Saturday, October 11, 2014

Another Try at Explaining Common Core Copyright


One problem here is conflating the copyright and the license (the "public license"). Basically, every piece of text created in the US is copyrighted. Even if you want to give away your work, it is under your copyright and you allow re-use under a license. That's how Creative Commons works. That's how free and open source software works.

The legal system is NOT set up for simply releasing work into the public domain. See, for example,

"Dedicating works to the public domain is difficult if not impossible for those wanting to contribute their works for public use before applicable copyright or database protection terms expire. Few if any jurisdictions have a process for doing so easily and reliably. Laws vary from jurisdiction to jurisdiction as to what rights are automatically granted and how and when they expire or may be voluntarily relinquished. More challenging yet, many legal systems effectively prohibit any attempt by these owners to surrender rights automatically conferred by law, particularly moral rights, even when the author wishing to do so is well informed and resolute about doing so and contributing their work to the public domain."

Establishing copyright and providing a permissive license is the way these things are properly done. The ONLY problem with how the Common Core is *licensed* is the stipulation that reproduction is permissible only "for purposes that support the Common Core State Standards Initiative."

What this means is that under the license I could produce "Tom's Common Core Standards" (since "Common Core Standards" is not a trademark). As long as I provided attribution for the standards I directly copied from the CCSSI Common Core, I could mix in my own standards or modified standards as I saw fit.

If the NGA and/or CCSSO decided that this use did not constitute "purposes that support the Common Core State Standards Initiative," they could charge me with breach of the license for that reason. If that went to court, it could probably go either way, especially if my version emphasized that its purpose was to propose improvements to the Common Core and to strengthen its mission.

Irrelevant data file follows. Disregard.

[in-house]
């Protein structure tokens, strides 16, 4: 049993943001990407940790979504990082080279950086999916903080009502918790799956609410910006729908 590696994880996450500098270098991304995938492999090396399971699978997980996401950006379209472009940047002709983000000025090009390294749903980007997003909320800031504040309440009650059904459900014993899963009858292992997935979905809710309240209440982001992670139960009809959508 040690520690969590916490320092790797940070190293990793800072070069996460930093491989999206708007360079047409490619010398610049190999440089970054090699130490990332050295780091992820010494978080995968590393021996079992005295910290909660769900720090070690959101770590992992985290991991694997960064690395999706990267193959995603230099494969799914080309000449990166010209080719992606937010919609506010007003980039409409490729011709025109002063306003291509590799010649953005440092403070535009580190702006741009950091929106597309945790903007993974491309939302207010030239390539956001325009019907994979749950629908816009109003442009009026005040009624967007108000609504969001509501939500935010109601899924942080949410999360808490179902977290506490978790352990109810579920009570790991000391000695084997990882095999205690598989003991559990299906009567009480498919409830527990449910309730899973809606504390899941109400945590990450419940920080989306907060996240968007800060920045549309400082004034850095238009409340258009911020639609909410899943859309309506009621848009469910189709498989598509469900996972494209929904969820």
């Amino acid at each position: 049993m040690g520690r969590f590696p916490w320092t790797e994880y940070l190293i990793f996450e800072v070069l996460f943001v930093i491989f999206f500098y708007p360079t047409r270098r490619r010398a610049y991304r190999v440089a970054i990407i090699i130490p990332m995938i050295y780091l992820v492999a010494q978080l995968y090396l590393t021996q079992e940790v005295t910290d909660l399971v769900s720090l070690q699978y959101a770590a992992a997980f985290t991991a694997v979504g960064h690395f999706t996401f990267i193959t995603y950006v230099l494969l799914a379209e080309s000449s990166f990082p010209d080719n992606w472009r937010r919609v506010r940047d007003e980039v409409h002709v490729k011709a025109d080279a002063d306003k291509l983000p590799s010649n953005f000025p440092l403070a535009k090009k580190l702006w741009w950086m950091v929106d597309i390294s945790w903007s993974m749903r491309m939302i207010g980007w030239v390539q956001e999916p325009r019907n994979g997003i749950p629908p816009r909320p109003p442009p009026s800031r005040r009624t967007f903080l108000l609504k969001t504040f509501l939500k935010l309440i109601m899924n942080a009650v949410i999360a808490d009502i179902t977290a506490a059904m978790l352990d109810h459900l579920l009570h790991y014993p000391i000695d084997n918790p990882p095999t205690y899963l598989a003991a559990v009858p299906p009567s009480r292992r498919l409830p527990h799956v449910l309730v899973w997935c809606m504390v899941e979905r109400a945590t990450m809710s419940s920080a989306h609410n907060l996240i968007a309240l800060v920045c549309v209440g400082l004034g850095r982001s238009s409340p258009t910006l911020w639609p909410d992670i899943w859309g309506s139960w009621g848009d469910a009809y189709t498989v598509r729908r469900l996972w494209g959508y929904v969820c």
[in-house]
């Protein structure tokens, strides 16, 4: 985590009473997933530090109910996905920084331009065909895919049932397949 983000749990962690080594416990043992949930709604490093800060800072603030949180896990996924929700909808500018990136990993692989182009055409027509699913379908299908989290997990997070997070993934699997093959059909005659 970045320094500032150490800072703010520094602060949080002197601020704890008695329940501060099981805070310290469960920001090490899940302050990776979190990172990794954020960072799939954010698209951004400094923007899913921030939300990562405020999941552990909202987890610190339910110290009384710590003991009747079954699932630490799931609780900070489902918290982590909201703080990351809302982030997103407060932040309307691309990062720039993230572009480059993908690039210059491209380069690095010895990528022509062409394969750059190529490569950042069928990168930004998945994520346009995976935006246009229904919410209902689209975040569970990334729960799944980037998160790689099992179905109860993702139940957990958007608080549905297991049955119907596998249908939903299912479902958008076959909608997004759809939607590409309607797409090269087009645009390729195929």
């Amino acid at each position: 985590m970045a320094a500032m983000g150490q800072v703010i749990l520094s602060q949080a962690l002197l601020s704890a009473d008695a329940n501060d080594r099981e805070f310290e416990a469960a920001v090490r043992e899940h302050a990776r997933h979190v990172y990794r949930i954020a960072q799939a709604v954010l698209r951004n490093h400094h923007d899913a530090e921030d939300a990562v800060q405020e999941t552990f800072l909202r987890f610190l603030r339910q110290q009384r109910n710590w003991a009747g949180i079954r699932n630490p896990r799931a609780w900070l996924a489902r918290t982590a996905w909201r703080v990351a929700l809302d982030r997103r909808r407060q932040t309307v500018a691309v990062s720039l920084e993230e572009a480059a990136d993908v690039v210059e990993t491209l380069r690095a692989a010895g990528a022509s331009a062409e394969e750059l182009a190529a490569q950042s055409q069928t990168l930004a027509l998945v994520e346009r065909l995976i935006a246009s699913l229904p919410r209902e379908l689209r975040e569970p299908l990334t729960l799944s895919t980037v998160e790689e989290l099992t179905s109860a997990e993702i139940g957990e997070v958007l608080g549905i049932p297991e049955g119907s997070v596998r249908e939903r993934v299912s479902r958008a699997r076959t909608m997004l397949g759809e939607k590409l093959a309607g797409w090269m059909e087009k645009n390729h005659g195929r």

Even if my publication of "Tom's Common Core" was found to be not supporting the CCSSI, I would still have a strong fair use argument, assuming I wasn't selling my version. My standards would be primarily non-profit and educational in purpose; standards by nature are usually based in part on existing standards, and NGA and CCSSI have no direct commercial interest in the standards.

Finally, the license is clear that current, not-in-breach licensees (users, readers) cannot have the terms of the license retrospectively changed. NGA and CCSSI could sell the copyright, they or someone else could issue the standards under a different, additional license, but they can't take away the license that has already been granted to reproduce the work, in whole or in part.

The Common Core process is controlled by the rules in Race to the Top and other federal guidelines, and by the tests. Those are sufficient for their needs.

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